I’m not sure about Labour’s position, but Corbyn never opposed Brexit. I think that’s the reason why they never did the TV debate: May was not totally convinced but had to finish the kerfuffle her predecessors had got her in, and Corbyn was not really in opposition.

Regarding Jon Oliver’s segment: I guess two years is a little late, but to somehow invalidate the original referendum in court seems like a reasonable way. It would still split the nation, but at least it could be a legal way out.


Thanks for the clarification. That does seem weird to me.

I guess my point is less that Corbyn opposed Brexit but rather that he wasn’t pro-Brexit.

ETA: I guess I’m wrong about that, too. Wow, the whole situation is so fucked, isn’t it?


Why? I mean, there were so many documented problems with the first referendum.

  1. Leave supporters lied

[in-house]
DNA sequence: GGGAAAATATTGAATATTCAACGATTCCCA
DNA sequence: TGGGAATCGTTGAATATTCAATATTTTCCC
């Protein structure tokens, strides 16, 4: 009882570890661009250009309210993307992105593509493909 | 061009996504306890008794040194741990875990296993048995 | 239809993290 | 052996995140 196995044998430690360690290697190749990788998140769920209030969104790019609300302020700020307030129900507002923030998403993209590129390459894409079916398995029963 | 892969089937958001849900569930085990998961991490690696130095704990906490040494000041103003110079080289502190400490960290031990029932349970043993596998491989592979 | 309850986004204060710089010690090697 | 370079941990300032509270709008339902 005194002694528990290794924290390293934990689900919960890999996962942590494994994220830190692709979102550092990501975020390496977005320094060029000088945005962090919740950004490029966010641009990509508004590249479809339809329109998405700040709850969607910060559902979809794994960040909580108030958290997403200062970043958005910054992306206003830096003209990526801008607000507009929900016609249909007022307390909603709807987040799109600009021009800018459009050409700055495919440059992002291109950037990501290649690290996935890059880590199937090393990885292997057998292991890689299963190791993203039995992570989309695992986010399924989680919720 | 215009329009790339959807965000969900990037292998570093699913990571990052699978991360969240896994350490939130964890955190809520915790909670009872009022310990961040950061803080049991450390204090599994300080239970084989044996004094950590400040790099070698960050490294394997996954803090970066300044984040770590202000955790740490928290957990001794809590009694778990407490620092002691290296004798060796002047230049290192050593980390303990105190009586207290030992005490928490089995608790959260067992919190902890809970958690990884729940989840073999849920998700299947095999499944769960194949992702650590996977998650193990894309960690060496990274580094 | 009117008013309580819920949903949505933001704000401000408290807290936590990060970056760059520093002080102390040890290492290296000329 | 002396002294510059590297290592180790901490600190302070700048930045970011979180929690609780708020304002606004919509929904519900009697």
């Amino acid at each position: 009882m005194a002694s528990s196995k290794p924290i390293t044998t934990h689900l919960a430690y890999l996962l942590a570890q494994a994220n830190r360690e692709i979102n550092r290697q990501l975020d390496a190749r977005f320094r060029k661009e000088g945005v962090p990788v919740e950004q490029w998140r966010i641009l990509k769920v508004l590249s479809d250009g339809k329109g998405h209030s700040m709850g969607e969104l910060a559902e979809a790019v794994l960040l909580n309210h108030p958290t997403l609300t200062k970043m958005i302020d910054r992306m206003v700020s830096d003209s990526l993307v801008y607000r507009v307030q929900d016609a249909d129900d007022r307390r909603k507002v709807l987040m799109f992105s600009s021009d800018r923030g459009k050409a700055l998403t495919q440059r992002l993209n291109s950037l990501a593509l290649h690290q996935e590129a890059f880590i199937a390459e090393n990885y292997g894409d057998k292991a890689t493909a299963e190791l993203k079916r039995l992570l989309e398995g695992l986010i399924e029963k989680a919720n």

2. hostile foreign governments manipulated voters
  3. <2% is a microscopic majority to base such a impactful (as in asteroid-impactful) decision upon
  4. Even May’s Brexit deal that can’t get through Parliament is much worse than the “leave” that people voted on. No one’s had a chance to vote (other than through their MPs) on the issue of “no-deal Brexit” vs. “remain,” which is the real choice.

I mean, when the first referendum ran, it was presented as “Leave and create the perfect UK of your dreams” vs. “Remain and be subjugated by the whims of Greece.” Both of those were purely fictional constructs; why base real policy on them?


Not openly, but Corbyn’s always been an anti-Europe Bennite and has done his best to do the absolute bare minimum required. Don’t forget that he was for the immediate invoking of Article 50 which started the Leave clock ticking.

Also, how the hell do we get this but nothing about the 9 MPs leaving Labour?